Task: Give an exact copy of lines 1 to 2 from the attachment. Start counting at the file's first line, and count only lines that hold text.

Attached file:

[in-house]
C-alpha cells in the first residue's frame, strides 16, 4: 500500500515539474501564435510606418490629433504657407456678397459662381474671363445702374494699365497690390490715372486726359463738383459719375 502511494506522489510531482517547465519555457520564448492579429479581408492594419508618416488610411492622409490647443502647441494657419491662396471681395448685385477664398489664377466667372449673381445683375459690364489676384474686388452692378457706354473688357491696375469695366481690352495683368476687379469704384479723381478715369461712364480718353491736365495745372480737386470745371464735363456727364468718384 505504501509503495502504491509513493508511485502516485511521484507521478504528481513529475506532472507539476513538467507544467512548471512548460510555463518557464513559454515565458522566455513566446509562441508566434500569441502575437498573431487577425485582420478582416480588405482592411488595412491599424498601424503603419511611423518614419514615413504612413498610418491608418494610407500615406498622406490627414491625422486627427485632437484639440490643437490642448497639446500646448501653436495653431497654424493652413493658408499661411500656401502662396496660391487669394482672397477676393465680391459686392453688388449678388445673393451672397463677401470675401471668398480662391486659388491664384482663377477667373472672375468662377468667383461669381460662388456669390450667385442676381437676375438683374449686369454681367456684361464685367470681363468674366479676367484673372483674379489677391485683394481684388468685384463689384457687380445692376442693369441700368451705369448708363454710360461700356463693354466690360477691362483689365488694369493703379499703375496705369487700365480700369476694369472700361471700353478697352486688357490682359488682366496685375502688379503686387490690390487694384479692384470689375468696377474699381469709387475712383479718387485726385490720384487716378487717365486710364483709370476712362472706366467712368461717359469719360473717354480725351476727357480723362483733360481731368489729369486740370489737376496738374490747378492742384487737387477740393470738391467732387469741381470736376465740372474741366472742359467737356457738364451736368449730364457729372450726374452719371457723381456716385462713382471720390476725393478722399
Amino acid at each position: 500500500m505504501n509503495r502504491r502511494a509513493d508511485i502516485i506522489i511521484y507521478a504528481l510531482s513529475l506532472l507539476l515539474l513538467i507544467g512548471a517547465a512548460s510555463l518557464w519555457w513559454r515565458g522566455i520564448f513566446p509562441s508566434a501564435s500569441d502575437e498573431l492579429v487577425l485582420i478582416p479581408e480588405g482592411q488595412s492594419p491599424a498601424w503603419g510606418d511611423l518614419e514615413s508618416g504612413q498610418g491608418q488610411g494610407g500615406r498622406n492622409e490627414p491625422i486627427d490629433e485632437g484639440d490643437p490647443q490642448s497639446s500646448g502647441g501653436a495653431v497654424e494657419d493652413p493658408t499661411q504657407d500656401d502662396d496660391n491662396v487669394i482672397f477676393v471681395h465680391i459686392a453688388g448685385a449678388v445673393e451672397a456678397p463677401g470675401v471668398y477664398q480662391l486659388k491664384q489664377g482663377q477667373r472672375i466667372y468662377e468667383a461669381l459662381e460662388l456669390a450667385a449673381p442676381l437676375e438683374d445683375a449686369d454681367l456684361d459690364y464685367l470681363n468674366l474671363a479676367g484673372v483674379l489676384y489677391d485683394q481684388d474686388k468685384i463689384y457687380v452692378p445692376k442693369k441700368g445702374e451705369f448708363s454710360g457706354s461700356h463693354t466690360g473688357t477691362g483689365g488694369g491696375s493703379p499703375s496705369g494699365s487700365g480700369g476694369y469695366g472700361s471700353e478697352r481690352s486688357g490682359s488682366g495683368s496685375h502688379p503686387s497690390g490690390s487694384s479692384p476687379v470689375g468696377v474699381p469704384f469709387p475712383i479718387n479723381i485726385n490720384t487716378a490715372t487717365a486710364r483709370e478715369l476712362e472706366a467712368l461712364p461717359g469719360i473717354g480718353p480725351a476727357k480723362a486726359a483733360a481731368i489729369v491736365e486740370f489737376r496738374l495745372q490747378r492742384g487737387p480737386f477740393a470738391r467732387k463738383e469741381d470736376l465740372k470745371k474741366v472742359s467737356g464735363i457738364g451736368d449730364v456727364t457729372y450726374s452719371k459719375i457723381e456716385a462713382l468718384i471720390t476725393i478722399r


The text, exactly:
[in-house]
C-alpha cells in the first residue's frame, strides 16, 4: 500500500515539474501564435510606418490629433504657407456678397459662381474671363445702374494699365497690390490715372486726359463738383459719375 502511494506522489510531482517547465519555457520564448492579429479581408492594419508618416488610411492622409490647443502647441494657419491662396471681395448685385477664398489664377466667372449673381445683375459690364489676384474686388452692378457706354473688357491696375469695366481690352495683368476687379469704384479723381478715369461712364480718353491736365495745372480737386470745371464735363456727364468718384 505504501509503495502504491509513493508511485502516485511521484507521478504528481513529475506532472507539476513538467507544467512548471512548460510555463518557464513559454515565458522566455513566446509562441508566434500569441502575437498573431487577425485582420478582416480588405482592411488595412491599424498601424503603419511611423518614419514615413504612413498610418491608418494610407500615406498622406490627414491625422486627427485632437484639440490643437490642448497639446500646448501653436495653431497654424493652413493658408499661411500656401502662396496660391487669394482672397477676393465680391459686392453688388449678388445673393451672397463677401470675401471668398480662391486659388491664384482663377477667373472672375468662377468667383461669381460662388456669390450667385442676381437676375438683374449686369454681367456684361464685367470681363468674366479676367484673372483674379489677391485683394481684388468685384463689384457687380445692376442693369441700368451705369448708363454710360461700356463693354466690360477691362483689365488694369493703379499703375496705369487700365480700369476694369472700361471700353478697352486688357490682359488682366496685375502688379503686387490690390487694384479692384470689375468696377474699381469709387475712383479718387485726385490720384487716378487717365486710364483709370476712362472706366467712368461717359469719360473717354480725351476727357480723362483733360481731368489729369486740370489737376496738374490747378492742384487737387477740393470738391467732387469741381470736376465740372474741366472742359467737356457738364451736368449730364457729372450726374452719371457723381456716385462713382471720390476725393478722399